The Queen’s Gambit: The Real History Behind Beth’s Green Pills

In the series, fellow orphan-turned-older sister figure Jolene (Moses Ingram) slyly advises Beth to wait and take the green ones right before bed, “otherwise they turn off right when you need them to turn on.” For Beth, that means that they put her in an altered state; once she is introduced to a chessboard, the pills allow her to hallucinate the pieces on her bedroom ceiling, mapping out moves late into the night.

While Beth’s reactions to the sedatives initially seem quaint, it soon becomes clear that the child has gotten hooked. Soon after her arrival, the orphanage stops administering the green “vitamins” after they are banned for their habit-forming tendencies—but by then Beth is experiencing withdrawal symptoms. Her desperate attempt to break into the orphanage’s pharmacy at the end of the first episode sets the series’ tone for gripping cinematography, with the shot of Beth collapsed among the scattered pills she so craves.

This stage of Beth’s life also has stakes in reality: A 2018 BuzzFeed investigation into the Catholic orphanage system in 20th century North America found evidence and accounts of nuns-turned-nurses administering intravenous sedatives to orphans.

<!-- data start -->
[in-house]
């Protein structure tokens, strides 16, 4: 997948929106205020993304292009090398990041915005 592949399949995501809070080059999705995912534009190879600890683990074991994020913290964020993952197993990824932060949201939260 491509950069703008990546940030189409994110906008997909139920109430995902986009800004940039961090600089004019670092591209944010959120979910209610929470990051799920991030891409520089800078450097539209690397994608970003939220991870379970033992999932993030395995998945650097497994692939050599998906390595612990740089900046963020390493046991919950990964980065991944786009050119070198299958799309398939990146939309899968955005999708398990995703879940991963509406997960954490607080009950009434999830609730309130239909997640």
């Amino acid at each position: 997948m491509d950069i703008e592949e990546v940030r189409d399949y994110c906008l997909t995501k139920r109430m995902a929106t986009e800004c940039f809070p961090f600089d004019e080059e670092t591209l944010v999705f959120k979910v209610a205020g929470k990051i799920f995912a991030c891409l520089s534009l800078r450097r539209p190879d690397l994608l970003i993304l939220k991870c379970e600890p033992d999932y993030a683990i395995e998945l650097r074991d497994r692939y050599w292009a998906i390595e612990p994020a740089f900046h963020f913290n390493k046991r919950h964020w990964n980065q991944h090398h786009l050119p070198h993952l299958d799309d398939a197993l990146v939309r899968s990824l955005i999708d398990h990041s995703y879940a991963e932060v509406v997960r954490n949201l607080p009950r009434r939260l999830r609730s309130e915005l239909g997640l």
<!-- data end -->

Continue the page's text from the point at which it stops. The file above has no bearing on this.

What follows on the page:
After that stunt, the pills leave Beth’s life for years; she may never have encountered them again if it weren’t for her stepmother, Alma Wheatley (Marielle Heller), and her need for “tranquility medicine” to ease the pain of her unfulfilled artist dreams: She has Beth refill a prescription for none other than familiar green Xanzolam, which helps “even out” both mother and daughter in different ways.

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While the name Xanzolam is fictional, the pill is clearly intended to be a stand-in for real-life benzodiazepines, tranquilizer drugs that act on the brain and central nervous system in order to reduce anxiety, soothe insomnia, and (ironically) treat withdrawal symptoms. Intended as a safer alternative to barbiturates, “benzos” were often abused by being taken far beyond the recommended short-term period of treatment. Developed in the 1950s, benzos were a fixture in society by the 1960s, with doctors regularly prescribing “Mother’s Little Helper” as a quick fix for housewives’ ennui.


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